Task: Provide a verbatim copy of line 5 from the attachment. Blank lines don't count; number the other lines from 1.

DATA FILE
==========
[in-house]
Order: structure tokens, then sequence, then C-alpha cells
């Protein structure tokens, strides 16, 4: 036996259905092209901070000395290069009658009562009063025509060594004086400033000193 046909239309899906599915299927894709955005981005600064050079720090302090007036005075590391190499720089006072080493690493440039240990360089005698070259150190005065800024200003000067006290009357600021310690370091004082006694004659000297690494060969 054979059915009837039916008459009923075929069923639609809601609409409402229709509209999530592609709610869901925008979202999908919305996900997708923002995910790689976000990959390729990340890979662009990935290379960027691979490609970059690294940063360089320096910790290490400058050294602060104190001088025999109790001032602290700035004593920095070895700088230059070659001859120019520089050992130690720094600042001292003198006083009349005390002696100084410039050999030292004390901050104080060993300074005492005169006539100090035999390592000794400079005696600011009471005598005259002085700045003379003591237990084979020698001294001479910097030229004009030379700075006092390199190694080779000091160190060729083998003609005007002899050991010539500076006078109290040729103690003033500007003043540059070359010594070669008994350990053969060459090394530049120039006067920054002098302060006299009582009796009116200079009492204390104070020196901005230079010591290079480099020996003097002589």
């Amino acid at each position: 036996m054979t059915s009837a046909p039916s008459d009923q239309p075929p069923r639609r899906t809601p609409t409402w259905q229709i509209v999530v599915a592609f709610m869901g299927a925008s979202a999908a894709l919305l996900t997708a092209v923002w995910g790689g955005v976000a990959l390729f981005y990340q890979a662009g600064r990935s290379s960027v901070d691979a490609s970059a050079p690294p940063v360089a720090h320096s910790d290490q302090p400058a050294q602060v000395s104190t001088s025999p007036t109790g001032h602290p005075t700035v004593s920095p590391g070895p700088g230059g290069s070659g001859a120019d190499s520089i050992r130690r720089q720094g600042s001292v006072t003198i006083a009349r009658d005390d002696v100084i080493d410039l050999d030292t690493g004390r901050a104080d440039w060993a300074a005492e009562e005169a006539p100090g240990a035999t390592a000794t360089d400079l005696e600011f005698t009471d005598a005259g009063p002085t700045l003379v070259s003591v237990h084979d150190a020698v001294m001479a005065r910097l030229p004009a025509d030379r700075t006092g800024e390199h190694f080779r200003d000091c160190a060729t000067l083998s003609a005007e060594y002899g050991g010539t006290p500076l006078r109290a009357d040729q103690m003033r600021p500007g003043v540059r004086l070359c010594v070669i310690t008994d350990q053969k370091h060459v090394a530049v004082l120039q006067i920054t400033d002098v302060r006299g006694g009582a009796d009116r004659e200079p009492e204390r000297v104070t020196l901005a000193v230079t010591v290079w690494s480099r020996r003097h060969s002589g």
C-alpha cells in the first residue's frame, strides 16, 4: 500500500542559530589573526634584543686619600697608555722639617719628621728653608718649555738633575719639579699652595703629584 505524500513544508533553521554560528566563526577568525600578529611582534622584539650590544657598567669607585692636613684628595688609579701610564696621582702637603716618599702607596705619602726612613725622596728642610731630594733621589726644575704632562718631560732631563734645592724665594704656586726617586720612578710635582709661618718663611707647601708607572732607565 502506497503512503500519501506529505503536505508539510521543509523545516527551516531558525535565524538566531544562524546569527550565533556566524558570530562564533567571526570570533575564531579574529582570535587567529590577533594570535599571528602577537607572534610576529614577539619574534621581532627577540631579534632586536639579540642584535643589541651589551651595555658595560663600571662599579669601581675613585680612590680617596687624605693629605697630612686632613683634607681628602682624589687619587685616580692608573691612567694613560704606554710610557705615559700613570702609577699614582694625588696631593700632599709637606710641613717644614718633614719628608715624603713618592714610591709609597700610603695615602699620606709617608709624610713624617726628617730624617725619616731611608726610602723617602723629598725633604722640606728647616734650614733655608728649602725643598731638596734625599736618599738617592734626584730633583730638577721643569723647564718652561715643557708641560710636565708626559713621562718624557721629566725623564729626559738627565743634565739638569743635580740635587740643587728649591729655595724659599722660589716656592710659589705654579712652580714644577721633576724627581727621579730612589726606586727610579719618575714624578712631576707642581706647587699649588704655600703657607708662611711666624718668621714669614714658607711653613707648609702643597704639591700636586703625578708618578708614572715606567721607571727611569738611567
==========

C-alpha cells in the first residue's frame, strides 16, 4: 500500500542559530589573526634584543686619600697608555722639617719628621728653608718649555738633575719639579699652595703629584 505524500513544508533553521554560528566563526577568525600578529611582534622584539650590544657598567669607585692636613684628595688609579701610564696621582702637603716618599702607596705619602726612613725622596728642610731630594733621589726644575704632562718631560732631563734645592724665594704656586726617586720612578710635582709661618718663611707647601708607572732607565 502506497503512503500519501506529505503536505508539510521543509523545516527551516531558525535565524538566531544562524546569527550565533556566524558570530562564533567571526570570533575564531579574529582570535587567529590577533594570535599571528602577537607572534610576529614577539619574534621581532627577540631579534632586536639579540642584535643589541651589551651595555658595560663600571662599579669601581675613585680612590680617596687624605693629605697630612686632613683634607681628602682624589687619587685616580692608573691612567694613560704606554710610557705615559700613570702609577699614582694625588696631593700632599709637606710641613717644614718633614719628608715624603713618592714610591709609597700610603695615602699620606709617608709624610713624617726628617730624617725619616731611608726610602723617602723629598725633604722640606728647616734650614733655608728649602725643598731638596734625599736618599738617592734626584730633583730638577721643569723647564718652561715643557708641560710636565708626559713621562718624557721629566725623564729626559738627565743634565739638569743635580740635587740643587728649591729655595724659599722660589716656592710659589705654579712652580714644577721633576724627581727621579730612589726606586727610579719618575714624578712631576707642581706647587699649588704655600703657607708662611711666624718668621714669614714658607711653613707648609702643597704639591700636586703625578708618578708614572715606567721607571727611569738611567